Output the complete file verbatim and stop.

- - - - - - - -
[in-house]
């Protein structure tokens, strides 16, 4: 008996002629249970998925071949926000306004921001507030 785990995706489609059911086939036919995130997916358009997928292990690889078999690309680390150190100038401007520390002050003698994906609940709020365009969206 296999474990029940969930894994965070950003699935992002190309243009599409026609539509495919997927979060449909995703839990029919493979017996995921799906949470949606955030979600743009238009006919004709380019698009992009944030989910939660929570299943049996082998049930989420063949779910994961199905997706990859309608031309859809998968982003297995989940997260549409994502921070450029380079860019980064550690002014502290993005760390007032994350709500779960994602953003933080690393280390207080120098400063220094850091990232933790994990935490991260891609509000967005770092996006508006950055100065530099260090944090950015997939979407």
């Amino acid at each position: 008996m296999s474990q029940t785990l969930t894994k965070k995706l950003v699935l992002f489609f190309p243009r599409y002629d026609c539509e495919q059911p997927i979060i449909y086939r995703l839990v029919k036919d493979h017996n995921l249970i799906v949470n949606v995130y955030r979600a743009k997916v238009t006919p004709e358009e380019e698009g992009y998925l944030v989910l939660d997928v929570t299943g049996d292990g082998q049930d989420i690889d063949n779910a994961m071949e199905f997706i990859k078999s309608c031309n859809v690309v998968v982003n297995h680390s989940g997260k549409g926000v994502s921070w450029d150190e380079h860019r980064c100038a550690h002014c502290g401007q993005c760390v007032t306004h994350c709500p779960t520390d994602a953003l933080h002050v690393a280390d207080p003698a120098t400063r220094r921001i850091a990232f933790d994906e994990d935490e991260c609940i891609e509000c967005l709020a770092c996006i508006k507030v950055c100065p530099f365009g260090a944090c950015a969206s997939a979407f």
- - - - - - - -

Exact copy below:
[in-house]
């Protein structure tokens, strides 16, 4: 008996002629249970998925071949926000306004921001507030 785990995706489609059911086939036919995130997916358009997928292990690889078999690309680390150190100038401007520390002050003698994906609940709020365009969206 296999474990029940969930894994965070950003699935992002190309243009599409026609539509495919997927979060449909995703839990029919493979017996995921799906949470949606955030979600743009238009006919004709380019698009992009944030989910939660929570299943049996082998049930989420063949779910994961199905997706990859309608031309859809998968982003297995989940997260549409994502921070450029380079860019980064550690002014502290993005760390007032994350709500779960994602953003933080690393280390207080120098400063220094850091990232933790994990935490991260891609509000967005770092996006508006950055100065530099260090944090950015997939979407």
């Amino acid at each position: 008996m296999s474990q029940t785990l969930t894994k965070k995706l950003v699935l992002f489609f190309p243009r599409y002629d026609c539509e495919q059911p997927i979060i449909y086939r995703l839990v029919k036919d493979h017996n995921l249970i799906v949470n949606v995130y955030r979600a743009k997916v238009t006919p004709e358009e380019e698009g992009y998925l944030v989910l939660d997928v929570t299943g049996d292990g082998q049930d989420i690889d063949n779910a994961m071949e199905f997706i990859k078999s309608c031309n859809v690309v998968v982003n297995h680390s989940g997260k549409g926000v994502s921070w450029d150190e380079h860019r980064c100038a550690h002014c502290g401007q993005c760390v007032t306004h994350c709500p779960t520390d994602a953003l933080h002050v690393a280390d207080p003698a120098t400063r220094r921001i850091a990232f933790d994906e994990d935490e991260c609940i891609e509000c967005l709020a770092c996006i508006k507030v950055c100065p530099f365009g260090a944090c950015a969206s997939a979407f």